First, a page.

If you want to talk about innovation, evolution is a master. There are millions of examples of this process solving problems, and sometimes it can get pretty—to put it gently—interesting.

Take, for example, mussel reproduction! They’re doing what we’re all told not to do when we’re looking for a mate: pretending to be someone else. And it’s working pretty well for them! Which is surprising, mostly because they don’t have any eyes to see who they’re presenting themselves as…

This is just one of the examples of how magical evolution can appear. With their home at the bottom of a lake and a lack of legs or fins, mussels have had to get a little creative when it comes to reproduction.

The video below explains the absolutely fascinating tactic the Lampsilis mussel uses in the constant evolutionary process of perfecting its mating ways. Prepare for your mind to be blown in less than 4 minutes by this seemingly mundane freshwater creature (which is quite an impressive feat on its own accord.)

Via: 1

Isn’t that crazy? A creature without eyes has been able to create something that’s getting remarkably close to the favorite snack of the fish it needs to host it’s young. As they say, if there’s a will, there’s a way.

But these mussels aren’t the only ones out there who have evolved to disguise themselves in order to survive. The natural world is full of creatures pretending to be something else…

For starters, have you ever seen an orchid mantis? Its favorite meal happens to really enjoy flowers… so, they became one.

5 minutes

The Orchid That’s Actually an Insect

The Orchid Mantis may look like a gorgeous flower, but behind that beauty is a deadly assassin. Check out how these remarkable creatures use their camouflage to its most deadly--and beautiful--best.

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And these glow worms also really love to eat other bugs! But they live in caves and aren’t able to go very far (or really anywhere at all), so, of course, evolution has found a way. They live this stage of their lives pretending to be the night sky in order to bring their flying meals right into their sticky grasp.

11 minutes

Surprise! Those Are Worms, Not Stars

Welcome to the luminescent ceiling of New Zealand's Waitomo Caves. It may look like the lights of another solar system, but in reality, it's home to thousands of wriggling carnivorous glow worms.

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Now, if you really want to witness some magnificent built-in camouflage, then you must see what the pygmy seahorse is able to do. They depend on blending into the sea fans that they hang out in to avoid becoming a snack, so whatever that coral looks like, this tiny seahorse sports the same texture and color.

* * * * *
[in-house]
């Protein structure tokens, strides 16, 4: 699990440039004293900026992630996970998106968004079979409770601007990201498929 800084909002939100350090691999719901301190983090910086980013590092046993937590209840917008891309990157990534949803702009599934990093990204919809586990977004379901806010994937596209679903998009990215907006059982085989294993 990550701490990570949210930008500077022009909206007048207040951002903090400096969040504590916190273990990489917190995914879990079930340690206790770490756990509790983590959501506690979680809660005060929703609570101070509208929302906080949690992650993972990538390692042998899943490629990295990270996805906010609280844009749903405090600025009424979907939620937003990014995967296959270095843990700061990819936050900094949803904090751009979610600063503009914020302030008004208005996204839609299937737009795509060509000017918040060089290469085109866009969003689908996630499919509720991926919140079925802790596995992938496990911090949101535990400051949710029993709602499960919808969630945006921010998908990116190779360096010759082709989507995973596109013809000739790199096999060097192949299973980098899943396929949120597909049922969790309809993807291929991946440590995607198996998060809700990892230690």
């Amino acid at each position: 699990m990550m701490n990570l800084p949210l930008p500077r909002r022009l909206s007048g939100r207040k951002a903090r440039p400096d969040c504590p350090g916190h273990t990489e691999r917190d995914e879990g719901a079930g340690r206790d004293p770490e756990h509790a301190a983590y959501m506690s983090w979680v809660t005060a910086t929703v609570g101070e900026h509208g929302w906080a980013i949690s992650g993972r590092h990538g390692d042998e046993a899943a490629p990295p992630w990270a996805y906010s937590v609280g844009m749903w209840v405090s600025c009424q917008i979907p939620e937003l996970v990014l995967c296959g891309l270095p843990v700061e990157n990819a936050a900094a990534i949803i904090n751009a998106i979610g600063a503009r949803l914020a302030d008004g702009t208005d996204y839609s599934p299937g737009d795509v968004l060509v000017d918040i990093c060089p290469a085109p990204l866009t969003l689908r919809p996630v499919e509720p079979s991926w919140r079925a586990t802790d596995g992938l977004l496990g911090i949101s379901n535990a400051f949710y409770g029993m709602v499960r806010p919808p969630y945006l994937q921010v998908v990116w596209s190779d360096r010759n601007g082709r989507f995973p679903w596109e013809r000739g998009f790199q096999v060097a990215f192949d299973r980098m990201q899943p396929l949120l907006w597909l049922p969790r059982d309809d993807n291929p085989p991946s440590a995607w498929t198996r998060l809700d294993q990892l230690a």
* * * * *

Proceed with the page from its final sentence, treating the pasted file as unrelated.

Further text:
8 minutes

Pygmy Seahorses: Small Wonders of the Sea

We don't have to write about the world's largest natural wonders to celebrate Nature's most spectacular creations. Let us introduce you to the pygmy seahorse, one of the planet's smallest marvels.

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And we can’t forget our little friend, the decorator crab, who’s taking a different route entirely. They’re picking up pieces of what’s in their environment and sticking them to their bodies with their built-in velcro in order to blend in and avoid attention from predators. Some of these crabs are sporting quite the elaborate outfits to make this a reality!

10 minutes

Dressed for Survival

To avoid being eaten, decorator crabs have developed quite the unique ability to disguise themselves! Discover how they do this, and then stay tuned for a final, very flashy, guest crab.

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This is just a handful of the creatures that have evolved to blend in. Do you have a favorite one we haven’t featured yet? We’d love to hear about them! Send us a quick message through our Contact form, Twitter or Facebook and let’s nerd out about it.

Stay open to new possibilities!

  • Sam

“No matter what people tell you, words and ideas can change the world.” — Robin Williams 

Want to meet more fascinating characters?

Just spend some time in this category and we’re sure you’ll stumble into your new favorite friend.

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Notes:

  1. “Natural Fish Lure | Lampsilis Mussel and Bass.” YouTube, Michael Backus, 28 June 2010, www.youtube.com/watch?time_continue=225&v=I0YTBj0WHkU. Accessed 14 June 2018.

Samantha Burns

Executive Assistant, Staff Writer

Samantha is a listener, creator, collector of knick knacks and lover of most, if not all, types of cheese.